3. What You Don’t Like, What You Don’t Know
One of the earliest songs that we wrote for ‘Dead Lung’. It is such a fun song to play live, loads of groove, loads of half-time headbang moments and quite an anthemic chorus. Picking the track order for an album is always a very hard thing to do. It is like trying to line up all your children in the correct order, there are always gonna be favourites, right? ‘WYDL,WYDN’ was always gonna be the third song, it just has that “okay we have got some of the crazy shit out of the way, now let’s show what else we can do” vibe. This song is about people not appreciating what they have and the more that technological comforts enhance our lives, the more our appreciation of how lucky we are to be alive goes out the window. When someone’s biggest complaint of the day is something trivial like “my new phone sucks, I hate my life”…I’m sorry?, your magical pocket device that can get you any information that you need in an instant that communicates with the rest of the world through invisible magic Gandalf wizard signals, and that has more processing power than the computer that sent Apollo to the moon, is not good enough for you? I distance myself from people like that.

4. Erk
A purposeful misspelling of the word ‘Irk’ – to be very annoyed. The closest Murdock have ever come to a political song. The way I see it, the higher up your physical viewpoint of the world is, the easier it is to see that all the boarders that separate us (Countries, Race, Religion etc) are all make believe invisible boarders that are in our head. Injustice frustrates me so much, and when people die for reasons that aren’t even real, I just can’t handle it and I write angry music. The entire song developed off of an interesting rhythmic pattern that Ronan was jamming on the kit. None of the riffs ever existed previously to writing the song, they were made to fit around the insanity. Very organic and spontaneous. Something that we do a lot in writing! I also damaged my arm from recording the guitar to this song as I was doing it all in a down-picking fashion and I had to stop recording for 4 days. It is a very intense riff and I actually needed physical therapy to get back to normal. That is dedication!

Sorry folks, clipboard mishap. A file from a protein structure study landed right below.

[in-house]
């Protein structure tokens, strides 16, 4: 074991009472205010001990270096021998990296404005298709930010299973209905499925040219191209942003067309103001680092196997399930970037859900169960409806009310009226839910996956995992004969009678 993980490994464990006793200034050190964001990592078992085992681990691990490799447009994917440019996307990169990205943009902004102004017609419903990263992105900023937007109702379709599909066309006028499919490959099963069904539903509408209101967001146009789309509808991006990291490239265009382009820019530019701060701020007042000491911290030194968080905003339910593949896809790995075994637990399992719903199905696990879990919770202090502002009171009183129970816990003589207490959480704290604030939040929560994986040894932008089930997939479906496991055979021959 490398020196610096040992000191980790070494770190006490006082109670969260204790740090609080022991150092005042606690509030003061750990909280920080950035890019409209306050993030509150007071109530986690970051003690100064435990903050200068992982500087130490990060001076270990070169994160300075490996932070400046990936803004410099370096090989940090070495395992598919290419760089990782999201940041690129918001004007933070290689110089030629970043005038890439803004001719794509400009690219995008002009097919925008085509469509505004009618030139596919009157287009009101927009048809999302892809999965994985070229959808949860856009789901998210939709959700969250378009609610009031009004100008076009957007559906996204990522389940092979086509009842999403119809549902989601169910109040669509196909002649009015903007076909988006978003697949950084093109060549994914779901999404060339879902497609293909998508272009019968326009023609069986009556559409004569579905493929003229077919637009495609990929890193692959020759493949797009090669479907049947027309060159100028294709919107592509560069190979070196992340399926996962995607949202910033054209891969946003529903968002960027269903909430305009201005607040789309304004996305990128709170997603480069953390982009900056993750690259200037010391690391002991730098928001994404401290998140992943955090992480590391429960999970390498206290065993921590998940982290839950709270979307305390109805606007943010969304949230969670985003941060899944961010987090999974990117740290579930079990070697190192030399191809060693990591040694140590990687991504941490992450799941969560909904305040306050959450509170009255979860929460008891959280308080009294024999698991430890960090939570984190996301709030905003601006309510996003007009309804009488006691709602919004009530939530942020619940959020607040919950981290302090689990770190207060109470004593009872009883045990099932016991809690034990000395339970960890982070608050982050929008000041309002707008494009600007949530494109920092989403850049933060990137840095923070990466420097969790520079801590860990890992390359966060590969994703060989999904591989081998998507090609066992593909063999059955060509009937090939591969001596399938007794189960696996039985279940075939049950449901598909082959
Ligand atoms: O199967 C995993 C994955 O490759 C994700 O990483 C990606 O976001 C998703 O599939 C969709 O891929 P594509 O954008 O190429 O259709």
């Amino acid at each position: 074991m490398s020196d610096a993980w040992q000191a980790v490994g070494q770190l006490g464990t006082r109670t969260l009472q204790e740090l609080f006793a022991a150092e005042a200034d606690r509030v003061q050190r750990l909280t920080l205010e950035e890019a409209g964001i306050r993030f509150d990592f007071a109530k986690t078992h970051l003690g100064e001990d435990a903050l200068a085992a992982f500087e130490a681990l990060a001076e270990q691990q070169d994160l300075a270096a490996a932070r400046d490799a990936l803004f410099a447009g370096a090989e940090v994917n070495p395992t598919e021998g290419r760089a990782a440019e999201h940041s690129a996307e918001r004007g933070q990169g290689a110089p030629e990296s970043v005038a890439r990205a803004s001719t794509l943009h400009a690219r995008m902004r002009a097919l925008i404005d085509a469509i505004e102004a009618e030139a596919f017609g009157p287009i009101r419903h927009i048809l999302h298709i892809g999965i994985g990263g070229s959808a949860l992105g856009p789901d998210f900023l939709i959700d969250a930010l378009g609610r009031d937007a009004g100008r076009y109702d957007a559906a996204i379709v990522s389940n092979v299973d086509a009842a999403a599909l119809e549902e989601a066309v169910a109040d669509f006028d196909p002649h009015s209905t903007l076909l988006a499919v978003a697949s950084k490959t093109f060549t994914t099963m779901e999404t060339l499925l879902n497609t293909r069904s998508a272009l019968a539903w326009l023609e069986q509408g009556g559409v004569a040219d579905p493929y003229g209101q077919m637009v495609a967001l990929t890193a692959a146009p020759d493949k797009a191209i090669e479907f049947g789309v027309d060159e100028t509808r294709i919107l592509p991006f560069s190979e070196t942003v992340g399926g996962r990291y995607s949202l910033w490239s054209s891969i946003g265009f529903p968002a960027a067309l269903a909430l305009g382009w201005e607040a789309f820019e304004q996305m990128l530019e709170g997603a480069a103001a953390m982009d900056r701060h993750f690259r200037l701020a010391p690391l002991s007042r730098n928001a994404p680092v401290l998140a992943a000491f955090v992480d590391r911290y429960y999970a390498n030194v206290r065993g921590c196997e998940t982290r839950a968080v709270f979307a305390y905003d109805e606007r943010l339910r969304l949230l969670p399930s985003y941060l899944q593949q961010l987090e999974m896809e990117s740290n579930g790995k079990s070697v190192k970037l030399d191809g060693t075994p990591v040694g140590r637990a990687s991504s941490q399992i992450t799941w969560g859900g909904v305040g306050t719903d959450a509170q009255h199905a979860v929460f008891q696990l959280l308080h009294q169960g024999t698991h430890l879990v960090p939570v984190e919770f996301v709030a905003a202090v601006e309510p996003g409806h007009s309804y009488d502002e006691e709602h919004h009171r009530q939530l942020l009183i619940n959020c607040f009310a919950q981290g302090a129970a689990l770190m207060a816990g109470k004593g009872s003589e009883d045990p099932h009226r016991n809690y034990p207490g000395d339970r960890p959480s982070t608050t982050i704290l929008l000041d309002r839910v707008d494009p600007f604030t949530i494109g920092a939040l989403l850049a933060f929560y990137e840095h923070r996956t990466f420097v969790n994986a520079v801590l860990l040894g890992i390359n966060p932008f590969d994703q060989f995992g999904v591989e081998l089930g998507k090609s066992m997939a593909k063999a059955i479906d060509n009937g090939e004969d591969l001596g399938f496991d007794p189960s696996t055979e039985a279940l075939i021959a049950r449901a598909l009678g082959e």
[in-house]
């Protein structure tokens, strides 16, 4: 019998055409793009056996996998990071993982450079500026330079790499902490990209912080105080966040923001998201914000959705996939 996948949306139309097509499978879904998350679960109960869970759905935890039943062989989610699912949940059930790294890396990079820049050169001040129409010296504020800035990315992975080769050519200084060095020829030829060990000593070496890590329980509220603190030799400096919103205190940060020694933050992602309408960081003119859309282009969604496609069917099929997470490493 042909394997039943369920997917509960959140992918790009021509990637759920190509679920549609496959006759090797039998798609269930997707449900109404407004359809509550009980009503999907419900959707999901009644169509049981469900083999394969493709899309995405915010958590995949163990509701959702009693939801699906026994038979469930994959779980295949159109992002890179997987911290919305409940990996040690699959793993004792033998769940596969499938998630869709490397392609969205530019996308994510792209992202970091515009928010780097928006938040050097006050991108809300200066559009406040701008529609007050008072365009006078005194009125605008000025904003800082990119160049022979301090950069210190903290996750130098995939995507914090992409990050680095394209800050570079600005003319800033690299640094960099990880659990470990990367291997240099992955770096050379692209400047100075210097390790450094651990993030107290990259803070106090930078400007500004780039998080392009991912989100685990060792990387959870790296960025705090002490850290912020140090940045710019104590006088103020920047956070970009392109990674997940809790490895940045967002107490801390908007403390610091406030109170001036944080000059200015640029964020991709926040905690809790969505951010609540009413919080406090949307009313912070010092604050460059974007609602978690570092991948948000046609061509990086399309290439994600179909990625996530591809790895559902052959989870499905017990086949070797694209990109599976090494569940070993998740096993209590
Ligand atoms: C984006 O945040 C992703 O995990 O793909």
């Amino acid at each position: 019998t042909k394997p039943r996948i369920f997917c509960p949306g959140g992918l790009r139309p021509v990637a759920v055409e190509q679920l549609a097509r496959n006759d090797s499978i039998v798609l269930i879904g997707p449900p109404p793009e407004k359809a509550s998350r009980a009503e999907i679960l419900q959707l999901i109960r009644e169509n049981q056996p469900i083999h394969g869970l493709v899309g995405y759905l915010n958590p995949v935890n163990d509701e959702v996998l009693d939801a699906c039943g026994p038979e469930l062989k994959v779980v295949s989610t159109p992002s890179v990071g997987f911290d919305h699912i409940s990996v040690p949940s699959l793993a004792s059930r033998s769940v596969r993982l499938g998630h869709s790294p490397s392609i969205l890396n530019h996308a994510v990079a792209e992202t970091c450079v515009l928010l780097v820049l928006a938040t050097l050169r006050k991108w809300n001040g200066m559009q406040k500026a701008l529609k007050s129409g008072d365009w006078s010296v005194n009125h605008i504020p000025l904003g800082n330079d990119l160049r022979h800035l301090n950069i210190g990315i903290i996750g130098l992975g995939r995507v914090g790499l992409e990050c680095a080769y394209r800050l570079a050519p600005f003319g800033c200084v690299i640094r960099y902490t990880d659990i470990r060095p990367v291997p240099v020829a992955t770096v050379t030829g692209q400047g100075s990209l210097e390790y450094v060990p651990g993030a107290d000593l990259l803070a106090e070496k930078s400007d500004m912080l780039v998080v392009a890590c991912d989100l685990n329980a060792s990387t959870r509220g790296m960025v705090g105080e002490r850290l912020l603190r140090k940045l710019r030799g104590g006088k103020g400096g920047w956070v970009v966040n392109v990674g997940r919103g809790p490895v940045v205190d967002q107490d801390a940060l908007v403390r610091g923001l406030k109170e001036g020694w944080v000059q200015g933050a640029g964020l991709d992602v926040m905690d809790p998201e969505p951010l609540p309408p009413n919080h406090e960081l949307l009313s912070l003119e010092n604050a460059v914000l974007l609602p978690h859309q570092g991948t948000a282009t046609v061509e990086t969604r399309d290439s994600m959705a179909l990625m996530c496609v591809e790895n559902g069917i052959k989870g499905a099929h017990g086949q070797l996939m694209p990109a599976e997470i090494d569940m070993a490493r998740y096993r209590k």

5. Narrowcasting
Another one of my personal favourites on the album. This is the biggest departure from anything we have done before and I believe it is our slowest and straightest tempo song to date. This was one of my favourite songs to mix on the record too as there was a lot of space for me to get weird with it. Two distorted bass guitars, loads of weird delays and spooky reverbs and drums that I recorded at the amazing Grouse Lodge Studios.

FUN FACT #1: Michael Jackson lived at that studio for 7 months just before he died, and we were buzzing hard on the idea of him using the same mic pre-amps as us.

FUN FACT #2: No digital reverb was used on this song, it’s all the careful placement of room mics capturing that amazing huge live room. We are very into the idea of recording being an actual recording of a specific moment in time in a particular room, not a representation of a song made perfect by a computer. Not one note on the whole album has been dragged into time or quantized by the computer. It is played entirely as you hear it, by humans.

6. 51 West, 95th St.
A chance to rest your ears before the chaos kicks off again. Before we started writing the record, I knew I wanted to have a smooth-jazz New York style song on the record because…why not? I don’t really identify with albums that are at the same intensity from start to finish. You can’t perceive loud without quiet, you can’t perceive fast without slow and contrast makes the heavy hit harder and the quiet feel deeper. This idea is a huge part of Murdock’s sound and is the reason we are so convoluted sounding. I played double bass and Saxophone on this song and we covered the drum skins in handkerchiefs and used brushes for that soft jazz sound. The name of the song is a secret that I’m sure only an avid 90’s Christmas movie fan (or a google search) will spot.